[34] See E. THODE, REPORTER’S NOTES TO CODE OF JUDICIAL CONDUCT 60 (1973) (quoting 28 U.S.C. § 455(a)).

[35] See H.R. REP. No. 1453, supra note 52, at 6354-55.

[36] Kaufman, Lions or Jackals: The Function of a Code of Judicial Ethics, 35 LAW & CONTEMP. PROBS. 3, 5 (1970) (quoting Baker v. Carr, 369 U.S. 186, 267 (1962) (Frankfurter, J., dissenting)).

[37] The Fourth Circuit Court of Appeals has stated that “the question is not whether the judge is impartial in fact” but whether a reasonable person might doubt the judge’s impartiality on the basis of all the circumstances.

See Rice v. McKenzie, 581 F.2d 1114, 1116 (4th Cir. 1978); accord United States v. Ritter, 540 F.2d 459, 461-62 (10th Cir.), cert. denied, 429 U.S. 951 (1976); United States v. Cowden, 545 F.2d 257, 265 (1st Cir.), cert. denied, 430 U.S. 909 (1976).

This standard makes disqualification more likely than the bias-in-fact test, and therefore is consistent with one of the main purposes of the 1974 amendments – to  broaden  the grounds for judicial disqualification.  See H.R. REP. No. 1453, supra note 52, at 6351.

[38] Due process may require recusal, even if a judge has no actual bias, in situations in which the objective probability of actual bias is too high to be constitutionally acceptable. See Rippo v. Baker, 137 S. Ct. 905 (2017).

EXHIBIT P

Judge Jill A. Pryor Real Estate Audit (2020)

1088 Country Lane, LLC  (Rental Property #1)

(2012 declaration: was formed to own rental property but currently owns none)

Atlanta, Rental property #1 is the address listed as 1088 Country Ln, NE, Atlanta, GA 30324 with a current valuation of $470k is was purchased by Jill A. Pryor on 30th March 1993 for $104,000, per Dekalb tax records and she is the current owner. The property is listed as ‘off market’.

Despite there being a matching LLC, the 2012 Congress disclosure defies this or any rental property as being inside that LLC. It is included here as a keyword match but perhaps the rental was ‘reassigned’ for tax purposes into another LLC.

In the 2017 report it disclosed annual rental income category E, which falls into the $15-50k p.a. income earned range.

 

1933 Kilburn Drive, LLC (Rental Property #2)

(2012 declaration: was formed to own rental property but currently owns none)

 

Atlanta, Rental property #2 is the address listed as 1933 Kilburn Dr NE, Atlanta, GA 30324 with a current valuation of $508k and generally seeks a rental of $2k per month. It was last removed from listing for rental on 1 July 2019.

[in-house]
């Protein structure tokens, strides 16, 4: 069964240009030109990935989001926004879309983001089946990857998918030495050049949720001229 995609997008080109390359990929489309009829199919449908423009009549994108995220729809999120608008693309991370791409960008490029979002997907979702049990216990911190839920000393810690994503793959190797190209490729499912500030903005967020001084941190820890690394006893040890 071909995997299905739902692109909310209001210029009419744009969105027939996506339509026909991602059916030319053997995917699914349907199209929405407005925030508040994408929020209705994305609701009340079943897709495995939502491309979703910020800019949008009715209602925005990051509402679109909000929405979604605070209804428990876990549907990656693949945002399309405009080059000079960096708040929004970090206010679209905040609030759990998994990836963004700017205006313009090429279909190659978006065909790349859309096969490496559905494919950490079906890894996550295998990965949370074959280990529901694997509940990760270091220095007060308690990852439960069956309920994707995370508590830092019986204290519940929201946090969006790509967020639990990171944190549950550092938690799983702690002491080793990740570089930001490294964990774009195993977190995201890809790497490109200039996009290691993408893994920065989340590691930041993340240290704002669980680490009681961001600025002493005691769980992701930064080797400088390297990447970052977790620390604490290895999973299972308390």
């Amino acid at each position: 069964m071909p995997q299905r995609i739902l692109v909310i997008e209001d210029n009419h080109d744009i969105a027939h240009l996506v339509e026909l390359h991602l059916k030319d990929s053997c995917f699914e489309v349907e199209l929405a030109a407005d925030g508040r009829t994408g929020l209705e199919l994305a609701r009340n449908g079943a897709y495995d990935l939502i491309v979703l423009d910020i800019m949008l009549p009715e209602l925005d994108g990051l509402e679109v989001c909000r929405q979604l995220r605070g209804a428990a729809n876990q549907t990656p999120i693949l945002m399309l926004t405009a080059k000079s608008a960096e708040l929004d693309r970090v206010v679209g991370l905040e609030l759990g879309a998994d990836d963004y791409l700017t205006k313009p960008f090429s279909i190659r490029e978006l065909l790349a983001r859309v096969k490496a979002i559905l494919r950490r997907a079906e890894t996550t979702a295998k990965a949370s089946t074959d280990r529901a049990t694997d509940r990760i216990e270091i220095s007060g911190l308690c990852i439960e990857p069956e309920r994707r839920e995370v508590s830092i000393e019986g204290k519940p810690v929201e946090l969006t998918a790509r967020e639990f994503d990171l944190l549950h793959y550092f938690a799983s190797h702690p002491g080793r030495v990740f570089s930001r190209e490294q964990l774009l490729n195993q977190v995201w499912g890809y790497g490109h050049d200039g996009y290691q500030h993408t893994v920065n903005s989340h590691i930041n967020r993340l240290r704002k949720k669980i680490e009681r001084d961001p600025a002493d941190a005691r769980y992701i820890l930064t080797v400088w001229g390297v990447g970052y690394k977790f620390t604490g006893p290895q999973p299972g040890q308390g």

Despite there being a matching LLC, the 2012 Congress disclosure defies this or any rental property as being inside that LLC. It is included here as a keyword match but perhaps the rental was ‘reassigned’ for tax purposes into another LLC.

In the 2017 report it disclosed annual rental income category E, which falls into the $15-50k p.a. income earned range. The report disclosed this property as having a Ditech mortgage in the range of $100-$250k.

 

Sussex Properties, L.L.C.  (Rental Property #3)

(2012 declaration: owns rental property)

Per the 2017 report, the that income and valuation, it suggests the real estate in question is commercial; based on the rental income. The building is referenced in the report as;

‘VII lines 3 & 11; Member. This entity owns a residential apartment building.’

This would be the following business asset; the commercial apartment building at 1164 Alta Ave., Atlanta, Georgia was purchased for $910,000 on 24 June 2002 and it was sold, on 5 Jan 2018 for $2,160,000.

In the 2017 report it disclosed annual rental income category G, which falls into the $100k- $1M p.a. income earned range.

 

No Entity Assigned  (Rental Property #4)

One of the other Sarasota, Fl., rental properties is tentatively assigned to be the lower rental income producing property, namely Rental property #4. This is assumed to be the current residence of the parents of Jill Pryor, who submitted an amended Quit Claim Deed in 2008 wherein the family home is in her name and ‘Joint tenants with rights of survivorship’ clause added. That property is 2512 Cardwell Way, Sarasota, FL 34231 valued at 333k.

In the 2017 report it disclosed annual rental income category D, which falls into the $5-15k p.a. income earned range.

 

6616 Midnight Pass Road, LLC (Rental Property #5)

(2012 declaration: was formed to own rental property but currently owns none)

 

The audit revealed a Florida rental property which was purchased in 1999 for $265k and sold in February 2019 for $667,500. The property address; 6616 Midnight Pass Rd, Sarasota, FL 34242.

Despite there being a matching LLC, the 2012 Congress disclosure defies this or any rental property as being inside that LLC. It is included here as a keyword match but perhaps the rental was ‘reassigned’ for tax purposes into another LLC.

In the 2017 report it disclosed annual rental income category E, which falls into the $15-50k p.a. income earned range.

 

The Inlet #37, LLC (Rental Property #6)

(2012 declaration: this LLC was not listed in 2012.)

Rental property #6, is a vacation home. The address; 9200 Midnight Pass Rd, #37, Sarasota, Fl., 34242. This was purchased in 2005 for $432k and also sold very recently by Pryor and Klugman in August 2019 for $380k.

Records show ‘The Inlet #37, LLC’ as being registered by Klugman as managing member with a principal address which is the same as the vacation property address (sold) and now showing inactive status.

It is another keyword match to the named LLC but despite husband and wife signing off on the legal documents, the LLC shows only Klugman (on the information available), as the managing member.